Coaching or therapy: which is right for me to choose?
These days there are so many options for getting support on things that we want to work on: therapy; coaching; mentoring; online or e-learning support; self study. It’s a minefield and can be hard to navigate! This article will help to demystify and allow you to make the right choice for you.
Before looking at this, it is important to know that both therapy and coaching are wide fields in themselves, and have plenty of difference between people who have similar job titles. For the purpose of this article, I’m taking relatively standard definitions of coach and therapist, but do be aware that there will be variations!
How are coaching and therapy similar?
In a number of ways! Both of them generally involve two people – a practitioner and a client (although plenty of other words are used). The topic and outcomes are owned by the client, and generally the client is there through their own choice.
To an idle observer, they also look similar. Two people chatting, with one of them – the client – doing the majority of the talking, and the other doing the majority of the listening. They also take place in private environments, free from interruptions and prying eyes.
And how are they different?
Although, from the above description it looks like these are identical approaches, there are actually more differences than similarities. These include:
- Session structure. Therapists tend to have quite loose structure to sessions, following the client’s thoughts, feelings and energy. And coaches tend to have more specific structures, with time at the beginning spent on outcomes, and time at the end spent on actions.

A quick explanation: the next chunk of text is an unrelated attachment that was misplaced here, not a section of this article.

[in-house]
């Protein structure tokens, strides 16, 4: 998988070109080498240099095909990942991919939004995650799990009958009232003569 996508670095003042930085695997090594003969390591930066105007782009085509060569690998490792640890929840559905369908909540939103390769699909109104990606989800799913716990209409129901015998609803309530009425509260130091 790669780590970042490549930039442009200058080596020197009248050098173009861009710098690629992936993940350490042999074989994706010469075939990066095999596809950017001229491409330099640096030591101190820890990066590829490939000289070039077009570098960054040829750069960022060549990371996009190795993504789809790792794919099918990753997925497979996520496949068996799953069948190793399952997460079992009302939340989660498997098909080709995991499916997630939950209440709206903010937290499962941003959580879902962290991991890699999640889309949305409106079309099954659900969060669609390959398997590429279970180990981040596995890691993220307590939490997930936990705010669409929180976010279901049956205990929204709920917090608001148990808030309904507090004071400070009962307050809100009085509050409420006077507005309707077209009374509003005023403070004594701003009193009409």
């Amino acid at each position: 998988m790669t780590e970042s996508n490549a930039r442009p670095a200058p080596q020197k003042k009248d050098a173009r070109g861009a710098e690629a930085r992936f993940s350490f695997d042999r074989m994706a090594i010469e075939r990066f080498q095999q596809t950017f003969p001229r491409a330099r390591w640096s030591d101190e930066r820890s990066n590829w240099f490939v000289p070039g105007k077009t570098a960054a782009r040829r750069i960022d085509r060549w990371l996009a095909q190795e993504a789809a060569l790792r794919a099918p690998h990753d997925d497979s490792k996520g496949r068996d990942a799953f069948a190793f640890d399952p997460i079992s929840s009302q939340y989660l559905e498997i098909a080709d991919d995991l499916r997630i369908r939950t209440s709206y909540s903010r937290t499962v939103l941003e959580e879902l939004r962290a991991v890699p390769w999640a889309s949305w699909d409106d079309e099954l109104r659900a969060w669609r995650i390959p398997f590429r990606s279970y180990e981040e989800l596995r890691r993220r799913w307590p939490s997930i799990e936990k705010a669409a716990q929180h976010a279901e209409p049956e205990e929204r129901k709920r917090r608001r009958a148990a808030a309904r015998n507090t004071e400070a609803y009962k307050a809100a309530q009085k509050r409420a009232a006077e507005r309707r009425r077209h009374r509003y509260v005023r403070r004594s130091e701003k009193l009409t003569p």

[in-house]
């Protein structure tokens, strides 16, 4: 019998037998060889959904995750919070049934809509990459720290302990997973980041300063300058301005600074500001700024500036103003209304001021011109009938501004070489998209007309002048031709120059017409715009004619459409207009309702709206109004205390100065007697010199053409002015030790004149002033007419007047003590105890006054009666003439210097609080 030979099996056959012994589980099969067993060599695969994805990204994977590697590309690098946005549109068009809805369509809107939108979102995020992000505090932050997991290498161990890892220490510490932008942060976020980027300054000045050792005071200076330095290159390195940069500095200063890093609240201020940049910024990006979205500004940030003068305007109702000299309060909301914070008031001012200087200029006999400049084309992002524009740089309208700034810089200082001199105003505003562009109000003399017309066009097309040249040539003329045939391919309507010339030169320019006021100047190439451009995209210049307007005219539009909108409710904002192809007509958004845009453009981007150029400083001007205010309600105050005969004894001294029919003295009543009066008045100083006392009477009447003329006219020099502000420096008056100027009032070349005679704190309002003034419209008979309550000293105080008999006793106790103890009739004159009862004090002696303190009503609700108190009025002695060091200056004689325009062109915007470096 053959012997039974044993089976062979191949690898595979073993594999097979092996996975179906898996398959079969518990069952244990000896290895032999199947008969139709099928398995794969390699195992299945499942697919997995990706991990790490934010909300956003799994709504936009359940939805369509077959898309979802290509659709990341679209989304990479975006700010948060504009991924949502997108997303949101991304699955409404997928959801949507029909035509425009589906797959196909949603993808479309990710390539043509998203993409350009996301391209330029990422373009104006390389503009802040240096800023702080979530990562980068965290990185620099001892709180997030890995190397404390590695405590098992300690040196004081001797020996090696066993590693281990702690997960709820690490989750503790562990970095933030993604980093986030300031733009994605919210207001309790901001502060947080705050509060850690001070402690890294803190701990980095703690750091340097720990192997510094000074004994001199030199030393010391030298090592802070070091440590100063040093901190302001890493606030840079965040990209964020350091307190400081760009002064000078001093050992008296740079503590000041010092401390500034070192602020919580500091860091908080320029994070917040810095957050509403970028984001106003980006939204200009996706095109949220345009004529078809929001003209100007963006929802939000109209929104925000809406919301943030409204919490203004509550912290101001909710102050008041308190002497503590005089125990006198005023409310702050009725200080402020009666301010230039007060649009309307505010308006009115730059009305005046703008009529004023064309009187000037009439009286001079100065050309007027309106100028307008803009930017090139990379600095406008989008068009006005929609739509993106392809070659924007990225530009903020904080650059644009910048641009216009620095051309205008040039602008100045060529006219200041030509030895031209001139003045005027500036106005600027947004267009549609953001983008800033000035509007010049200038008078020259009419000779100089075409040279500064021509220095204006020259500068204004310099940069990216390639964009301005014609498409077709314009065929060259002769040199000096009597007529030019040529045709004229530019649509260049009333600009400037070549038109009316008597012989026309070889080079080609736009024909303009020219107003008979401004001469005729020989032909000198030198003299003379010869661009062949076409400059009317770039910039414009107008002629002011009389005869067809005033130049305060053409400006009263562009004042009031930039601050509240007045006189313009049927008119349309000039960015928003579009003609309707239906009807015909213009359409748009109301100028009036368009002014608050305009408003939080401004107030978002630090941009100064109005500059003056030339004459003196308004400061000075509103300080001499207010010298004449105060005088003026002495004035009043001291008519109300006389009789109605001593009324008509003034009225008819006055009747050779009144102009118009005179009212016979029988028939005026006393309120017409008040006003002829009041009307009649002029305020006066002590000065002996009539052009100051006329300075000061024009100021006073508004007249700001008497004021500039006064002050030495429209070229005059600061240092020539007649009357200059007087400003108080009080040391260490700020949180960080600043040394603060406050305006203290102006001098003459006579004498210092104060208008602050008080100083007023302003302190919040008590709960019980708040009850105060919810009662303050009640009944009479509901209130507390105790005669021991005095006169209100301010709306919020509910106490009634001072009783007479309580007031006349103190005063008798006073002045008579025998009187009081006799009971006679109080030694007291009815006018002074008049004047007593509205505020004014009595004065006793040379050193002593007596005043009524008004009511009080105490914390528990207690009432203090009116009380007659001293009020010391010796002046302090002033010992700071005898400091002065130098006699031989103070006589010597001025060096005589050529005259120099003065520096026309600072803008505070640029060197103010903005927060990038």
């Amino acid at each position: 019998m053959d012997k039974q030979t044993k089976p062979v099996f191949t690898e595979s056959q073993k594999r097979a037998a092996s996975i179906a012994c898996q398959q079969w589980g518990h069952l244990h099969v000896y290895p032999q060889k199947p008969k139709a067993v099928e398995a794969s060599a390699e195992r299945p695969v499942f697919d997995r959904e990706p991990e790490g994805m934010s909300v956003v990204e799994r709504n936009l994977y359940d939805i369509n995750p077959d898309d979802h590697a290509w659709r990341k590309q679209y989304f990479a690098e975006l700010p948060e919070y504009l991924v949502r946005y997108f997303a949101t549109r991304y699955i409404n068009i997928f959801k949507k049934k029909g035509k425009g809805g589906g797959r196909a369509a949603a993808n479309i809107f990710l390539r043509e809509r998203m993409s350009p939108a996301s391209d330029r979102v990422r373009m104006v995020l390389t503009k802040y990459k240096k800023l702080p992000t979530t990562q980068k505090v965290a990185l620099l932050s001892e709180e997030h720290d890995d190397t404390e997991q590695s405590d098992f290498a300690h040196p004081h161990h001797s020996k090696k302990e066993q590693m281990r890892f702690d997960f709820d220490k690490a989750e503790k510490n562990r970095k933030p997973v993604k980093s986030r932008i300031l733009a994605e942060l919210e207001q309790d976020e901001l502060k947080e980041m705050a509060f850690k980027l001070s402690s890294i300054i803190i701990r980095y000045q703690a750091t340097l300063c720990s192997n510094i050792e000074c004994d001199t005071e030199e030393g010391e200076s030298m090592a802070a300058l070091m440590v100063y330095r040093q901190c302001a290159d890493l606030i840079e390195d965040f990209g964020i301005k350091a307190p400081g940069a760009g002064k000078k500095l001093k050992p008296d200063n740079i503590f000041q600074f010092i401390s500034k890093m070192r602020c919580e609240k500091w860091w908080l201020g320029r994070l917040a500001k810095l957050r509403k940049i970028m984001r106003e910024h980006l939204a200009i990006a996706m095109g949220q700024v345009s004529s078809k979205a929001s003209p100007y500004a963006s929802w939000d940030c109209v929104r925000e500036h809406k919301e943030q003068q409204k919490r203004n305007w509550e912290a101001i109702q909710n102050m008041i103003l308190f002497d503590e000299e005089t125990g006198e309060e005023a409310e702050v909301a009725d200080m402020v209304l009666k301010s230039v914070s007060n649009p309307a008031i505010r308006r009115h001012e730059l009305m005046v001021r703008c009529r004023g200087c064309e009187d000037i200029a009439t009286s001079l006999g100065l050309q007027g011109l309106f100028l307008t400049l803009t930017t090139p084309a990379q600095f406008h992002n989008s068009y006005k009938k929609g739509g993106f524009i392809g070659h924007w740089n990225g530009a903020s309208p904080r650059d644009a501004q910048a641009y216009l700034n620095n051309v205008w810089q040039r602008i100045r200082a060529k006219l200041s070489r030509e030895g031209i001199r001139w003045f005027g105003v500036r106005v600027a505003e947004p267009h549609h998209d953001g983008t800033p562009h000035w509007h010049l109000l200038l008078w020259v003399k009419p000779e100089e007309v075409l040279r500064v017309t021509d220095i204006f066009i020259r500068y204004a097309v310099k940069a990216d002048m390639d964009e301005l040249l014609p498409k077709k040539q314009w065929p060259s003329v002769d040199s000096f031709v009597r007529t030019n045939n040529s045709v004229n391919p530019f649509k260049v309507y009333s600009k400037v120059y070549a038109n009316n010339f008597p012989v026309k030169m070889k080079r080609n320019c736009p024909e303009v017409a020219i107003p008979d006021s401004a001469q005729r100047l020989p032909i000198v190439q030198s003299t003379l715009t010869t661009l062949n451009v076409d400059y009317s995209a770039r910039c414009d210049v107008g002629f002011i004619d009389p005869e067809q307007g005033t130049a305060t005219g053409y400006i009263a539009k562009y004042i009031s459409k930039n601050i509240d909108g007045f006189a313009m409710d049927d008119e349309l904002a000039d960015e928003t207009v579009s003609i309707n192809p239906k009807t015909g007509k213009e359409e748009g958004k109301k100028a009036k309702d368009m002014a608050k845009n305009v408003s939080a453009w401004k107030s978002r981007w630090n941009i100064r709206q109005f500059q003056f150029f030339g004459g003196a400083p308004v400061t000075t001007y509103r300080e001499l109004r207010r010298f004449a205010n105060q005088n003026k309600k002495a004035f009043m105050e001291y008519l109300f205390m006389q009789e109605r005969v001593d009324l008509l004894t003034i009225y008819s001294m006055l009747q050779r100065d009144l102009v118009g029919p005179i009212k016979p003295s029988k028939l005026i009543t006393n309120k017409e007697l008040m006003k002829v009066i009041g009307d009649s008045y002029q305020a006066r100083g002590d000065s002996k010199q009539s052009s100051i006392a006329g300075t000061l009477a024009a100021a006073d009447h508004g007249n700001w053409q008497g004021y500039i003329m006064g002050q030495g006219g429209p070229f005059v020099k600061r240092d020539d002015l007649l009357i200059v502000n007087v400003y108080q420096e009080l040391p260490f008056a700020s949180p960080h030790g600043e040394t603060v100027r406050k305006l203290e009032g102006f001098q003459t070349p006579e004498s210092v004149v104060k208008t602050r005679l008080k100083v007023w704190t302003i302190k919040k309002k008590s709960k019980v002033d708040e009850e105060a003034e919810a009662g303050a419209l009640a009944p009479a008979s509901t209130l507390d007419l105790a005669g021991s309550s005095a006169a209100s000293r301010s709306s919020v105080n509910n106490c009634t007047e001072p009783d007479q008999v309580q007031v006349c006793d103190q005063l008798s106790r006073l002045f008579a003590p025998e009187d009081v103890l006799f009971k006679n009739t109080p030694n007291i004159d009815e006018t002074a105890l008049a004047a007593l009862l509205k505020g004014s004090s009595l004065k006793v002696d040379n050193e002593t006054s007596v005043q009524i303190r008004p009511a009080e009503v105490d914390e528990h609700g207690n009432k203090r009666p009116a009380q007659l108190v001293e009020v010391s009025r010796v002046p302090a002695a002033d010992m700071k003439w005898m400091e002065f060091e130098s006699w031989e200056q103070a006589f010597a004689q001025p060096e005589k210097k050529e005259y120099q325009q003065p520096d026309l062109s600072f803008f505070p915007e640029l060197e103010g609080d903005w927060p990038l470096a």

- Attitude to the client’s past. Therapists normally spend lots of session time reviewing the past, whether it is recent or long ago. Coaches don’t – they’ll touch on past events or feelings, but generally this is to help inform future decisions and actions.
- Talk time. Good coaches don’t talk much! They listen, occasionally summarise a bit, and ask questions. They are mostly silent. Some therapists operate in this way too, but many spend time analysing, commenting, diagnosing, interpreting and using their professional awareness of people, to add value.
- Questions. Therapists will draw their questions both from what the client is saying, and from their own professional knowledge. Coaches, on the other hand, only tend to draw questions from what they are hearing in the room from the client.
- Actions and next steps. In both approaches, change and action are part of the process. It is much more explicit in coaching than in therapy. In therapy, the session will typically end with a “time’s up” announcement. In coaching, the last few minutes will be devoted to actions and planning, based on the client’s learnings from the session.
Do coaching and therapy overlap?
There is an overlap between the two approaches, but not enough to cause confusion or discomfort. For example, there are therapists who are also trained coaches, and vice versa. These professionals are clear on which service they are selling to each client, and won’t switch horses midstream.
If a client books a coach/therapist for coaching, then they will receive coaching, and not coaching mixed in with a bit of therapy. This is important, as we want people to be clear and not uncomfortable.